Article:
To print this article, all you need is to be registered or login on Mondaq.com.
Michael Bacina, Steven Pettigrove, Luke Misthos and
Jordan Markezic of the Piper Alderman Blockchain Group bring you
the latest legal, regulatory and project updates in Blockchain and
‘Regulation by enforcement’ by US SEC meet with
criticism from crypto industry and other regulators
Late last week the US Securities and Exchange Commission announced
insider trading charges against a former Coinbase employee, his
brother, and their friend, while the indictment claims that some of
the tokens which were part of the alleged scheme were securities
under US law, including POWR, issued by Australian based Power
The regulatory development of crypto-assets has been ongoing for
many years and unfortunately the “regulation by
enforcement” approach of the SEC is a distraction and
potential impediment to considered and sensible regulation.
The facts surrounding the alleged wrongdoing are relatively
straightforward. The SEC alleges that the former employee in
question was a part of a group at Coinbase who had prior knowledge
of which tokens would be made available for trading on the Coinbase
exchange. All Coinbase employees were warned not to trade tokens on
the basis of any information gained during their employment. The
former employee in question allegedly tipped off his brother and a
friend to upcoming token sales, making profits of USD$1.1M by front
running listings in over 25 tokens. When called in for a meeting
with Coinbase, the former employee bought a one way ticket to India
and sought to flee the country, but was stopped at the airport.
On the token classification side, the SEC
Complaint opens with the assertion that the insider trading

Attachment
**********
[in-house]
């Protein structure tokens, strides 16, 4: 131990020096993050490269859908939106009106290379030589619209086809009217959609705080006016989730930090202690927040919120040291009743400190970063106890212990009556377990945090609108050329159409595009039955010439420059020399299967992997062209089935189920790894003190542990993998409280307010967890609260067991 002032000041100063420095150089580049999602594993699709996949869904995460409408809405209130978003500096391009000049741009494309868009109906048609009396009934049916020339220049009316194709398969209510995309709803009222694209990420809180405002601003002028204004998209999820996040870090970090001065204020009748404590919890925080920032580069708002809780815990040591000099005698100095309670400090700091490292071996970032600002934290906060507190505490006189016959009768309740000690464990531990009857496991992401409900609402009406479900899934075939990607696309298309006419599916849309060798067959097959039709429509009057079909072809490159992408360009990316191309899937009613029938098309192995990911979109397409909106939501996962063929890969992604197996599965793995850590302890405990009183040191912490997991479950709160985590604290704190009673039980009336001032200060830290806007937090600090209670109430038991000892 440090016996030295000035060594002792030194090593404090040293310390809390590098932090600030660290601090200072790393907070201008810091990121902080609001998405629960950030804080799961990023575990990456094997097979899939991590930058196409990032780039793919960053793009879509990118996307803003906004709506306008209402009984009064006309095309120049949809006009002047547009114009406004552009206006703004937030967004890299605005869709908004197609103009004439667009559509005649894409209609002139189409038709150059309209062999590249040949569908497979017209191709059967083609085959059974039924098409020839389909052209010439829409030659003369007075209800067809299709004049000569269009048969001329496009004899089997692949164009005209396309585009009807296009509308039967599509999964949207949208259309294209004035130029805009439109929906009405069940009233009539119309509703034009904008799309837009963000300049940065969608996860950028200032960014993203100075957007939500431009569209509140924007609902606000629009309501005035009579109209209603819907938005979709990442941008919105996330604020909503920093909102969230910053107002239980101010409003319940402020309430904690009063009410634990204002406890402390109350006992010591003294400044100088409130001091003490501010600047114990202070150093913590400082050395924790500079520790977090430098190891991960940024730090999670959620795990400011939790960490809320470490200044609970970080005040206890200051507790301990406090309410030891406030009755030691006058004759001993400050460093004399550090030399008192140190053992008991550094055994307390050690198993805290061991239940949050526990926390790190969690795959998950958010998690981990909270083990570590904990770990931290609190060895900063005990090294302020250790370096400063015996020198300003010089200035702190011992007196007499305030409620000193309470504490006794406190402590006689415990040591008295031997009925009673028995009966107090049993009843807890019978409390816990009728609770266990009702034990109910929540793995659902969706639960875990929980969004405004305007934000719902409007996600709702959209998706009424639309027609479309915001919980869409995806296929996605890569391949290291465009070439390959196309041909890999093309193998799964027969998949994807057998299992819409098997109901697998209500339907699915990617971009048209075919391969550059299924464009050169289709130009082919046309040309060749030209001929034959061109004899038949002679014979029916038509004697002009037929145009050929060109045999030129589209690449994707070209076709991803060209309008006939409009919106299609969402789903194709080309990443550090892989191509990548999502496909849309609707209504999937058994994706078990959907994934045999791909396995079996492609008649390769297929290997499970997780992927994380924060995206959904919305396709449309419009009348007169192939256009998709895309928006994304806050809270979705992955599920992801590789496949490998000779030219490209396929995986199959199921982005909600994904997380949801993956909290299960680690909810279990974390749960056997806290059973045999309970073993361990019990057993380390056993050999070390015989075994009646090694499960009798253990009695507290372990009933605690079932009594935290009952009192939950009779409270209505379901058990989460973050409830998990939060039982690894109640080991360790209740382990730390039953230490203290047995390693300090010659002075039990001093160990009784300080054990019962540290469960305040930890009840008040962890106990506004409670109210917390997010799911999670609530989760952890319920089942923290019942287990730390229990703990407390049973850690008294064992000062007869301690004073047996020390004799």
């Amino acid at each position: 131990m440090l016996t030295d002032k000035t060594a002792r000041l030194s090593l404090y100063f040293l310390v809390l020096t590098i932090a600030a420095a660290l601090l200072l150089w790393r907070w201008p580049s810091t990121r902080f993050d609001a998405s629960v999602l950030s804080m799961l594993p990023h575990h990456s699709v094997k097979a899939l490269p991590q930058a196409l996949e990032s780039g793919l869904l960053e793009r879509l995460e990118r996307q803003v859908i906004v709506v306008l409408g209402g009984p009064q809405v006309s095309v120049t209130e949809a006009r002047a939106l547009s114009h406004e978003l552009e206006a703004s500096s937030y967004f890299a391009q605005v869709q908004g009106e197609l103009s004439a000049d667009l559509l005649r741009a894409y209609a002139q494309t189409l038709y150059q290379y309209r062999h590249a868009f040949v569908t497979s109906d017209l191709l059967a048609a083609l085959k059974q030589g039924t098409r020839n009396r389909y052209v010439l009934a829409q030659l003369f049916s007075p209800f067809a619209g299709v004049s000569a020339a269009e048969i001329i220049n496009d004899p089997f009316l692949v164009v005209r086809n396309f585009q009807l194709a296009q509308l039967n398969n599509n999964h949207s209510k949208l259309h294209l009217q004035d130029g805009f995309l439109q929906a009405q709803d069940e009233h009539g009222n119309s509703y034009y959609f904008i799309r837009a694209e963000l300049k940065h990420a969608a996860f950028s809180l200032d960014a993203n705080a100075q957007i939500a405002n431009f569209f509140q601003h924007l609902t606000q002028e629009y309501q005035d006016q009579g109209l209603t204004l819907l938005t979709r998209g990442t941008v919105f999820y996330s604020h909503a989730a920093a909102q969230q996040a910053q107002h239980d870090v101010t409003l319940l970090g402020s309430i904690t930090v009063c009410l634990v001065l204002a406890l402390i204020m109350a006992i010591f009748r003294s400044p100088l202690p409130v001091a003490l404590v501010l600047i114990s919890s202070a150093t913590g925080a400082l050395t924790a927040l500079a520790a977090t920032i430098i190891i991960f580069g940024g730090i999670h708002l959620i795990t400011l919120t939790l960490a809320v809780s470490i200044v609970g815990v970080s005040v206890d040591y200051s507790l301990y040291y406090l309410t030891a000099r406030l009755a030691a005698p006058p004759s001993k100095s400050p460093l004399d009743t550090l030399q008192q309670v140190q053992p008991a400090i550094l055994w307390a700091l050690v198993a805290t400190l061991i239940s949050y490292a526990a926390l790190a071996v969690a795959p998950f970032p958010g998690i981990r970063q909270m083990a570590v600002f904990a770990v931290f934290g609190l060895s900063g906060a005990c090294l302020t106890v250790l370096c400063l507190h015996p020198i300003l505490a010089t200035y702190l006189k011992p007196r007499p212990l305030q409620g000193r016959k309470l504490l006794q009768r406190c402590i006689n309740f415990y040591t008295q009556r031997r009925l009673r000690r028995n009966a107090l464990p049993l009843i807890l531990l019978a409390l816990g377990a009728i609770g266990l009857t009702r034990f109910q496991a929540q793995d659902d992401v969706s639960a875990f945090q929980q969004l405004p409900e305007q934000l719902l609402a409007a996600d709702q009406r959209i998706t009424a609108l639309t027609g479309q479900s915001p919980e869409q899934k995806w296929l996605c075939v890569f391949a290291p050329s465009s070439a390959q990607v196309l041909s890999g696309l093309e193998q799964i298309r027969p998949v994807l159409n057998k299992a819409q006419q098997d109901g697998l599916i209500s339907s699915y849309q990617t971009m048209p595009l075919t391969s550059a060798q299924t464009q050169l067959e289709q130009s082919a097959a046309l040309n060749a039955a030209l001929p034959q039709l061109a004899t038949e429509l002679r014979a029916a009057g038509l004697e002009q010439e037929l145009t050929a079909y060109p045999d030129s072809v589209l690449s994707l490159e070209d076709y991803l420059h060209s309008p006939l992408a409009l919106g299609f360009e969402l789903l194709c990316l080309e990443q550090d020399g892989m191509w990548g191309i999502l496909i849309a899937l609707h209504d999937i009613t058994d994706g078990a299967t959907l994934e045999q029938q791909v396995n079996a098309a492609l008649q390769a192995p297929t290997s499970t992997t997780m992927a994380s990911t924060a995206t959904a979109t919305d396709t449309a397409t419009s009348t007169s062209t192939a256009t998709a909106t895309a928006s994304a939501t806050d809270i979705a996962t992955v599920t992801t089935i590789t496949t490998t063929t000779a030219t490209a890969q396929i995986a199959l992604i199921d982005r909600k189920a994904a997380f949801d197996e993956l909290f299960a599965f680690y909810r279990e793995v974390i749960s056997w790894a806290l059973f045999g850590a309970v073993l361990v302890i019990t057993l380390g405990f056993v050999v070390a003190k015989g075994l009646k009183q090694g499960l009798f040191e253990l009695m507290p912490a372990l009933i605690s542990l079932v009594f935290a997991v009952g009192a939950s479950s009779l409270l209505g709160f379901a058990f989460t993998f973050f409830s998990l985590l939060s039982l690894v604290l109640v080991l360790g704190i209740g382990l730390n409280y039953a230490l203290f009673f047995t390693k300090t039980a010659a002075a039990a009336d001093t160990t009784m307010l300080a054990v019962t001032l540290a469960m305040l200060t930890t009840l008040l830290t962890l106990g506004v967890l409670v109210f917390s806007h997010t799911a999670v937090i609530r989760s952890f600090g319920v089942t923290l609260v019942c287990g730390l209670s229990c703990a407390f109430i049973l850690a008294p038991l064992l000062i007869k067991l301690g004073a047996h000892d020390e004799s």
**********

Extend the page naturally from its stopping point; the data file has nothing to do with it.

involved “crypto asset securities” and goes on to
A digital token or crypto asset is a crypto asset security
if it meets the definition of a security, which the Securities Act
defines to include “investment contract,” i.e., if it
constitutes an investment of money, in a common enterprise, with a
reasonable expectation of profit derived from the efforts of
others. … [the defendant] provided material, nonpublic
information about, and [the other defendants] traded in, at least
nine crypto asset securities that meet this definition.
The complaint continues [at 90]:
… each of the nine crypto asset securities were offered
and sold by an issuer to raise money that would be used for the
issuer’s business. In the offerings, the issuers directly sold
crypto asset securities to investors in return for consideration
(most commonly Bitcoin, Ether, U.S. dollars, or other fiat
currency, or processed through the use of smart contracts). The
crypto asset securities then were issued and distributed to the
investors’ blockchain addresses.
As alleged in greater detail below, the issuers and their
promoters solicited investors by touting the potential for profits
to be earned from investing in these securities based on the
efforts of others. These statements focused on, among other things,
the value of the token at issue and the ability for investors to
engage in secondary trading of the token, with the success of the
investment depending on the efforts of management and others at the
the issuers and promoters emphasized the ability for
investors to resell these tokens in the secondary markets, on